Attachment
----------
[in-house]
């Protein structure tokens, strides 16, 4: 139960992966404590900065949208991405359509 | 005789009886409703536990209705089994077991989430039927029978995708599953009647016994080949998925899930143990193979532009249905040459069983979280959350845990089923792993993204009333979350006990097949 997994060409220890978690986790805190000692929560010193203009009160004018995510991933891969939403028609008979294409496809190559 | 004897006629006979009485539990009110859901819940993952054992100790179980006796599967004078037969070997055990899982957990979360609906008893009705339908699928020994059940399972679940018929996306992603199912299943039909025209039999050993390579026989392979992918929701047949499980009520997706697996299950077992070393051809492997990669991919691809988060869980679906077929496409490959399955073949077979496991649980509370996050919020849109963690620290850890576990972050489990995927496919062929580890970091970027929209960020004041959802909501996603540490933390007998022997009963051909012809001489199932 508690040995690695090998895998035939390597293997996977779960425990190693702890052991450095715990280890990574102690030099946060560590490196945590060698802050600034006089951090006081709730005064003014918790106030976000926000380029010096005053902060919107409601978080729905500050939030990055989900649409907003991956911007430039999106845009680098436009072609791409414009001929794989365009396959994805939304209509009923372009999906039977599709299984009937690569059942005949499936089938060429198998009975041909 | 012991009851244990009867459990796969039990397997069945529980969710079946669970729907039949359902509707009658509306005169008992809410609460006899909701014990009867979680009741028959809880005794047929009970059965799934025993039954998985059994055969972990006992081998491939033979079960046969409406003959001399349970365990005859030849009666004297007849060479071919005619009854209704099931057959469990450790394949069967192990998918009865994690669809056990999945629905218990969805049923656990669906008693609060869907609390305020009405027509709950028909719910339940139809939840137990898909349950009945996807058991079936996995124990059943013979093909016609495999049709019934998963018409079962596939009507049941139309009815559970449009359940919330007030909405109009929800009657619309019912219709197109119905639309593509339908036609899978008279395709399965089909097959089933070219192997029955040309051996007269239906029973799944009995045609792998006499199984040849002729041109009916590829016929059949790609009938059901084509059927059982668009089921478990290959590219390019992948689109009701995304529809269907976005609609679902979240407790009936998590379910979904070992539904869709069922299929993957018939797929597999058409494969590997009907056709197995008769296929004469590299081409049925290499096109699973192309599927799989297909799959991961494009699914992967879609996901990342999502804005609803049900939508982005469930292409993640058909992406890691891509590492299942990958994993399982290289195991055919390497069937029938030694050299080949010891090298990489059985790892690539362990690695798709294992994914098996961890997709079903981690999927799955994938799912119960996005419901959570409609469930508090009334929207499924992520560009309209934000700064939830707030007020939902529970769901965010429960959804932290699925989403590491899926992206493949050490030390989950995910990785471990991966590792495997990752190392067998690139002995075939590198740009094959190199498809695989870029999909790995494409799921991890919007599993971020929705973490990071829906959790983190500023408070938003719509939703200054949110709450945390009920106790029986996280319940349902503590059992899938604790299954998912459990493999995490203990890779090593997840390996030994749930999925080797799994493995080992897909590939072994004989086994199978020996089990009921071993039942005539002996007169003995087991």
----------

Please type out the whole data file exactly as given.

[in-house]
């Protein structure tokens, strides 16, 4: 139960992966404590900065949208991405359509 | 005789009886409703536990209705089994077991989430039927029978995708599953009647016994080949998925899930143990193979532009249905040459069983979280959350845990089923792993993204009333979350006990097949 997994060409220890978690986790805190000692929560010193203009009160004018995510991933891969939403028609008979294409496809190559 | 004897006629006979009485539990009110859901819940993952054992100790179980006796599967004078037969070997055990899982957990979360609906008893009705339908699928020994059940399972679940018929996306992603199912299943039909025209039999050993390579026989392979992918929701047949499980009520997706697996299950077992070393051809492997990669991919691809988060869980679906077929496409490959399955073949077979496991649980509370996050919020849109963690620290850890576990972050489990995927496919062929580890970091970027929209960020004041959802909501996603540490933390007998022997009963051909012809001489199932 508690040995690695090998895998035939390597293997996977779960425990190693702890052991450095715990280890990574102690030099946060560590490196945590060698802050600034006089951090006081709730005064003014918790106030976000926000380029010096005053902060919107409601978080729905500050939030990055989900649409907003991956911007430039999106845009680098436009072609791409414009001929794989365009396959994805939304209509009923372009999906039977599709299984009937690569059942005949499936089938060429198998009975041909 | 012991009851244990009867459990796969039990397997069945529980969710079946669970729907039949359902509707009658509306005169008992809410609460006899909701014990009867979680009741028959809880005794047929009970059965799934025993039954998985059994055969972990006992081998491939033979079960046969409406003959001399349970365990005859030849009666004297007849060479071919005619009854209704099931057959469990450790394949069967192990998918009865994690669809056990999945629905218990969805049923656990669906008693609060869907609390305020009405027509709950028909719910339940139809939840137990898909349950009945996807058991079936996995124990059943013979093909016609495999049709019934998963018409079962596939009507049941139309009815559970449009359940919330007030909405109009929800009657619309019912219709197109119905639309593509339908036609899978008279395709399965089909097959089933070219192997029955040309051996007269239906029973799944009995045609792998006499199984040849002729041109009916590829016929059949790609009938059901084509059927059982668009089921478990290959590219390019992948689109009701995304529809269907976005609609679902979240407790009936998590379910979904070992539904869709069922299929993957018939797929597999058409494969590997009907056709197995008769296929004469590299081409049925290499096109699973192309599927799989297909799959991961494009699914992967879609996901990342999502804005609803049900939508982005469930292409993640058909992406890691891509590492299942990958994993399982290289195991055919390497069937029938030694050299080949010891090298990489059985790892690539362990690695798709294992994914098996961890997709079903981690999927799955994938799912119960996005419901959570409609469930508090009334929207499924992520560009309209934000700064939830707030007020939902529970769901965010429960959804932290699925989403590491899926992206493949050490030390989950995910990785471990991966590792495997990752190392067998690139002995075939590198740009094959190199498809695989870029999909790995494409799921991890919007599993971020929705973490990071829906959790983190500023408070938003719509939703200054949110709450945390009920106790029986996280319940349902503590059992899938604790299954998912459990493999995490203990890779090593997840390996030994749930999925080797799994493995080992897909590939072994004989086994199978020996089990009921071993039942005539002996007169003995087991």